Prof. Jamshed Kaikhusroo Mehta was born in December 1901 at Rajnandgaon, now in Madhya Pradesh. His father, K. M. ]-1ehta, was an employee of-Shaw Wallace Company. J. K. Mehta studied at Muir Central College for the B. A. Degree with English, Mathematics and Economics. He went to Allahabad to study for his M. A. Degree in Economics under Prof. Herbert Stanley Jevons, who was Professor of Economics at Allahabad University. Jevons was succeeded by Prof. C. D. Thomson. He later became a lecturer in 1927 at the Allahabad University and later rose to the position of Reader and Professor of Economics in 1951 in the same University. He retired in November 1963. He used to regularly write in the Indian Journal of Economics. His article in that Journal in 1932 on "The Nature and Intensity of Demand" became internationally famous. He wrote many articles in that Journal dealing mostly with matters of economic theory. His papers were on the classification of wants, problems of distribution, theories of interest, the negative rate of interest, the representative firm, concept of equilibrium, relation between microeconomics and macroeconomics, elasticity of substitution, the measurability of utility, risk and uncertainty, derived demand etc. His unique contribution in the exposition of economic theory was his extension of the Robinson Crusoe model to illustrate many themes. He wrote about 16 books.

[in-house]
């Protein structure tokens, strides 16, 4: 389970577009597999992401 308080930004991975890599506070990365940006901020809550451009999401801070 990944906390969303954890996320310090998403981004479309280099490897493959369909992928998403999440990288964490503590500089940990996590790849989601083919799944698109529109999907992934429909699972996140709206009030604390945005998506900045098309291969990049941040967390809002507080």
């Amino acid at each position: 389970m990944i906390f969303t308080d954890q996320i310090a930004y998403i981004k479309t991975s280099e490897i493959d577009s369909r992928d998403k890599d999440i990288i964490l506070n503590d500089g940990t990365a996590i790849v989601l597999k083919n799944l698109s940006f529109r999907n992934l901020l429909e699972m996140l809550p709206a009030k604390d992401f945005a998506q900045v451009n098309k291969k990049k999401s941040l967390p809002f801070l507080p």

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Macro Economic Adjustment, Stabilization and Sustainable Growth in India: Looking Back and to the Future


India after attaining independence adhered strictly to inward looking Import substitution policies behind huge tariff walls and highly restrictive quantitative restrictions and regulations in the different sectors of the economy with actual disincentives for exports due to gradual realization by the then developmental economists that the market forces or signals won't operate efficiently in achieving optimum allocation of resources and could not be relied in the long run, to tackle the fundamental problems of poverty and unemployment and acceptance of broader Keynesian framework, and analysis which accords a leading role to state as an economic actor, to minimize the impact of "market failures", and to foster and sustain rapid rates of economic and social growth. This analysis is based on the assumption that there does exist a strong trade-off between growth and equity i.e. the distribution of the gains would gradually and automatically 'trickle down' to the weaker and lower strata of the society. Hence, numerous interventionist measures, both fiscal and monetary, during the different plans, were initiated by the policy makers both in the product and factor markets for increasing the level and rates of" growth of gross domestic product (GDP) and to achieve the aim of "shared growth"